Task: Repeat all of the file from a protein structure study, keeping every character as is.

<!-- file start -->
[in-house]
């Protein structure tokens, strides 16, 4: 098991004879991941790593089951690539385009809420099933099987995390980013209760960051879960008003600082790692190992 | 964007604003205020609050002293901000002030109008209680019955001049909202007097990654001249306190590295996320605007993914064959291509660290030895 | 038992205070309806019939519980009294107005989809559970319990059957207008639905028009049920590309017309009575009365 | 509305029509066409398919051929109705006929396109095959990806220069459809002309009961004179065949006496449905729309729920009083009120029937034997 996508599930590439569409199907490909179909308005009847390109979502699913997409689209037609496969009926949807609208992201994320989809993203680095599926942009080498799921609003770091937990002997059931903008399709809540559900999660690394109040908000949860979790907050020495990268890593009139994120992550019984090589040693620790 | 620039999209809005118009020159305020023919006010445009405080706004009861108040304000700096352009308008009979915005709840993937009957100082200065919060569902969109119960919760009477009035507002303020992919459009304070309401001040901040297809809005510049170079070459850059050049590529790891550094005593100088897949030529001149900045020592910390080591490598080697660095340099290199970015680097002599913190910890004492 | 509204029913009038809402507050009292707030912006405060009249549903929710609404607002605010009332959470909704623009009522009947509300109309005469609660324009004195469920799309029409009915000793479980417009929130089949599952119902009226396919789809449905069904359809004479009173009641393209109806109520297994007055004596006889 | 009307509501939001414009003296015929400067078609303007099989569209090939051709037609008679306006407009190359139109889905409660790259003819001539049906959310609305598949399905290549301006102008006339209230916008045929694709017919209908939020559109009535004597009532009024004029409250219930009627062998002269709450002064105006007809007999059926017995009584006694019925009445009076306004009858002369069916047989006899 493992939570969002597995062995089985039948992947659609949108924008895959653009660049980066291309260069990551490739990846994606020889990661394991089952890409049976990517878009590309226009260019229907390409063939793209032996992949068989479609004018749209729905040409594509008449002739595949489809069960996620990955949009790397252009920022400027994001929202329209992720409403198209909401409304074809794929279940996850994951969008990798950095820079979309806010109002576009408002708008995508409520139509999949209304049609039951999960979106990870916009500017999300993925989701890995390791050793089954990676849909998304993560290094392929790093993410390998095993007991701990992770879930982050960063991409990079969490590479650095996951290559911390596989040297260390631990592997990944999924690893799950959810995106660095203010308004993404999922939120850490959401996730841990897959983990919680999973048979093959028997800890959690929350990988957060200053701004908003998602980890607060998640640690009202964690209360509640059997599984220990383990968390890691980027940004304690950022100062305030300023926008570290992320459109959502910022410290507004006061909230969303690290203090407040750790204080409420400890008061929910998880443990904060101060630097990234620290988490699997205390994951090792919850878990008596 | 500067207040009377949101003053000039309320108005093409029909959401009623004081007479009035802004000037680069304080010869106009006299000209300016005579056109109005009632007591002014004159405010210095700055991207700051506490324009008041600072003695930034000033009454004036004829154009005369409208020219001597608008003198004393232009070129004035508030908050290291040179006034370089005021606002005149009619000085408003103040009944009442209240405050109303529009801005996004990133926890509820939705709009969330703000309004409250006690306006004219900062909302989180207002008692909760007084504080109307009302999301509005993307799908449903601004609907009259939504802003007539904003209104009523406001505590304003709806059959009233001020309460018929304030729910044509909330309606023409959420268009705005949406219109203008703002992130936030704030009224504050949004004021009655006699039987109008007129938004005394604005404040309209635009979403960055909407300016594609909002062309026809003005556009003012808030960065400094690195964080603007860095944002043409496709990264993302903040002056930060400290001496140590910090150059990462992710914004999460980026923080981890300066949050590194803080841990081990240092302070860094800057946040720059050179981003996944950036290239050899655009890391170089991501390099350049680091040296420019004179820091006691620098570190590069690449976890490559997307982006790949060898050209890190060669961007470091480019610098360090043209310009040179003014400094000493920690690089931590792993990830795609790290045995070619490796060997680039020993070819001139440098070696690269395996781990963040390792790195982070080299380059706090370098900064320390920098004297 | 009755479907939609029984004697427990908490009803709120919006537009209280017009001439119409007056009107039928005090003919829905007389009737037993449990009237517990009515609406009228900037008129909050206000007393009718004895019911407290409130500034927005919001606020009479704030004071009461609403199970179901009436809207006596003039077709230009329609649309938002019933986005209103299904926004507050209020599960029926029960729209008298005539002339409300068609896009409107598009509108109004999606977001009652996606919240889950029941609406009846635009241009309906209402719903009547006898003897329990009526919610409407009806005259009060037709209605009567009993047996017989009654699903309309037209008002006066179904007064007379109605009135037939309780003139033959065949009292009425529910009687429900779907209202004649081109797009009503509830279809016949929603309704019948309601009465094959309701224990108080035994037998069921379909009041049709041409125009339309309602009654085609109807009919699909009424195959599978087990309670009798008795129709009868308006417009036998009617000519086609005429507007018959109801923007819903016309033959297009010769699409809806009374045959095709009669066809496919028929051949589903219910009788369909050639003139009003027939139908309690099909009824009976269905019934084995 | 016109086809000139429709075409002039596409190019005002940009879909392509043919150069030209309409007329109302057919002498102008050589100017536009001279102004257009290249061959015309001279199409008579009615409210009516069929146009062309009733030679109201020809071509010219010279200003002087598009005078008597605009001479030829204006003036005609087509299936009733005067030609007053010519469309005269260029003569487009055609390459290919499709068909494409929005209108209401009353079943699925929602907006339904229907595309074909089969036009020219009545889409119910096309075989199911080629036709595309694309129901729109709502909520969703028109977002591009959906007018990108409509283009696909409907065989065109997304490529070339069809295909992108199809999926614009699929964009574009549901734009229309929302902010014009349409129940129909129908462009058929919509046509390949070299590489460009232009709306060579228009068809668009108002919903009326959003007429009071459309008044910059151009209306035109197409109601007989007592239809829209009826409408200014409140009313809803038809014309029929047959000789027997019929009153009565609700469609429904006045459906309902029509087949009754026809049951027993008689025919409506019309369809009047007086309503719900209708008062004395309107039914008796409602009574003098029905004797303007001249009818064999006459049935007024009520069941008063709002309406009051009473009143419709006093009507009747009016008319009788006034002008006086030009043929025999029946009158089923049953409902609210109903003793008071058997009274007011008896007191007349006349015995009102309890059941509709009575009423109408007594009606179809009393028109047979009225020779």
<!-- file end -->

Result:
[in-house]
């Protein structure tokens, strides 16, 4: 098991004879991941790593089951690539385009809420099933099987995390980013209760960051879960008003600082790692190992 | 964007604003205020609050002293901000002030109008209680019955001049909202007097990654001249306190590295996320605007993914064959291509660290030895 | 038992205070309806019939519980009294107005989809559970319990059957207008639905028009049920590309017309009575009365 | 509305029509066409398919051929109705006929396109095959990806220069459809002309009961004179065949006496449905729309729920009083009120029937034997 996508599930590439569409199907490909179909308005009847390109979502699913997409689209037609496969009926949807609208992201994320989809993203680095599926942009080498799921609003770091937990002997059931903008399709809540559900999660690394109040908000949860979790907050020495990268890593009139994120992550019984090589040693620790 | 620039999209809005118009020159305020023919006010445009405080706004009861108040304000700096352009308008009979915005709840993937009957100082200065919060569902969109119960919760009477009035507002303020992919459009304070309401001040901040297809809005510049170079070459850059050049590529790891550094005593100088897949030529001149900045020592910390080591490598080697660095340099290199970015680097002599913190910890004492 | 509204029913009038809402507050009292707030912006405060009249549903929710609404607002605010009332959470909704623009009522009947509300109309005469609660324009004195469920799309029409009915000793479980417009929130089949599952119902009226396919789809449905069904359809004479009173009641393209109806109520297994007055004596006889 | 009307509501939001414009003296015929400067078609303007099989569209090939051709037609008679306006407009190359139109889905409660790259003819001539049906959310609305598949399905290549301006102008006339209230916008045929694709017919209908939020559109009535004597009532009024004029409250219930009627062998002269709450002064105006007809007999059926017995009584006694019925009445009076306004009858002369069916047989006899 493992939570969002597995062995089985039948992947659609949108924008895959653009660049980066291309260069990551490739990846994606020889990661394991089952890409049976990517878009590309226009260019229907390409063939793209032996992949068989479609004018749209729905040409594509008449002739595949489809069960996620990955949009790397252009920022400027994001929202329209992720409403198209909401409304074809794929279940996850994951969008990798950095820079979309806010109002576009408002708008995508409520139509999949209304049609039951999960979106990870916009500017999300993925989701890995390791050793089954990676849909998304993560290094392929790093993410390998095993007991701990992770879930982050960063991409990079969490590479650095996951290559911390596989040297260390631990592997990944999924690893799950959810995106660095203010308004993404999922939120850490959401996730841990897959983990919680999973048979093959028997800890959690929350990988957060200053701004908003998602980890607060998640640690009202964690209360509640059997599984220990383990968390890691980027940004304690950022100062305030300023926008570290992320459109959502910022410290507004006061909230969303690290203090407040750790204080409420400890008061929910998880443990904060101060630097990234620290988490699997205390994951090792919850878990008596 | 500067207040009377949101003053000039309320108005093409029909959401009623004081007479009035802004000037680069304080010869106009006299000209300016005579056109109005009632007591002014004159405010210095700055991207700051506490324009008041600072003695930034000033009454004036004829154009005369409208020219001597608008003198004393232009070129004035508030908050290291040179006034370089005021606002005149009619000085408003103040009944009442209240405050109303529009801005996004990133926890509820939705709009969330703000309004409250006690306006004219900062909302989180207002008692909760007084504080109307009302999301509005993307799908449903601004609907009259939504802003007539904003209104009523406001505590304003709806059959009233001020309460018929304030729910044509909330309606023409959420268009705005949406219109203008703002992130936030704030009224504050949004004021009655006699039987109008007129938004005394604005404040309209635009979403960055909407300016594609909002062309026809003005556009003012808030960065400094690195964080603007860095944002043409496709990264993302903040002056930060400290001496140590910090150059990462992710914004999460980026923080981890300066949050590194803080841990081990240092302070860094800057946040720059050179981003996944950036290239050899655009890391170089991501390099350049680091040296420019004179820091006691620098570190590069690449976890490559997307982006790949060898050209890190060669961007470091480019610098360090043209310009040179003014400094000493920690690089931590792993990830795609790290045995070619490796060997680039020993070819001139440098070696690269395996781990963040390792790195982070080299380059706090370098900064320390920098004297 | 009755479907939609029984004697427990908490009803709120919006537009209280017009001439119409007056009107039928005090003919829905007389009737037993449990009237517990009515609406009228900037008129909050206000007393009718004895019911407290409130500034927005919001606020009479704030004071009461609403199970179901009436809207006596003039077709230009329609649309938002019933986005209103299904926004507050209020599960029926029960729209008298005539002339409300068609896009409107598009509108109004999606977001009652996606919240889950029941609406009846635009241009309906209402719903009547006898003897329990009526919610409407009806005259009060037709209605009567009993047996017989009654699903309309037209008002006066179904007064007379109605009135037939309780003139033959065949009292009425529910009687429900779907209202004649081109797009009503509830279809016949929603309704019948309601009465094959309701224990108080035994037998069921379909009041049709041409125009339309309602009654085609109807009919699909009424195959599978087990309670009798008795129709009868308006417009036998009617000519086609005429507007018959109801923007819903016309033959297009010769699409809806009374045959095709009669066809496919028929051949589903219910009788369909050639003139009003027939139908309690099909009824009976269905019934084995 | 016109086809000139429709075409002039596409190019005002940009879909392509043919150069030209309409007329109302057919002498102008050589100017536009001279102004257009290249061959015309001279199409008579009615409210009516069929146009062309009733030679109201020809071509010219010279200003002087598009005078008597605009001479030829204006003036005609087509299936009733005067030609007053010519469309005269260029003569487009055609390459290919499709068909494409929005209108209401009353079943699925929602907006339904229907595309074909089969036009020219009545889409119910096309075989199911080629036709595309694309129901729109709502909520969703028109977002591009959906007018990108409509283009696909409907065989065109997304490529070339069809295909992108199809999926614009699929964009574009549901734009229309929302902010014009349409129940129909129908462009058929919509046509390949070299590489460009232009709306060579228009068809668009108002919903009326959003007429009071459309008044910059151009209306035109197409109601007989007592239809829209009826409408200014409140009313809803038809014309029929047959000789027997019929009153009565609700469609429904006045459906309902029509087949009754026809049951027993008689025919409506019309369809009047007086309503719900209708008062004395309107039914008796409602009574003098029905004797303007001249009818064999006459049935007024009520069941008063709002309406009051009473009143419709006093009507009747009016008319009788006034002008006086030009043929025999029946009158089923049953409902609210109903003793008071058997009274007011008896007191007349006349015995009102309890059941509709009575009423109408007594009606179809009393028109047979009225020779």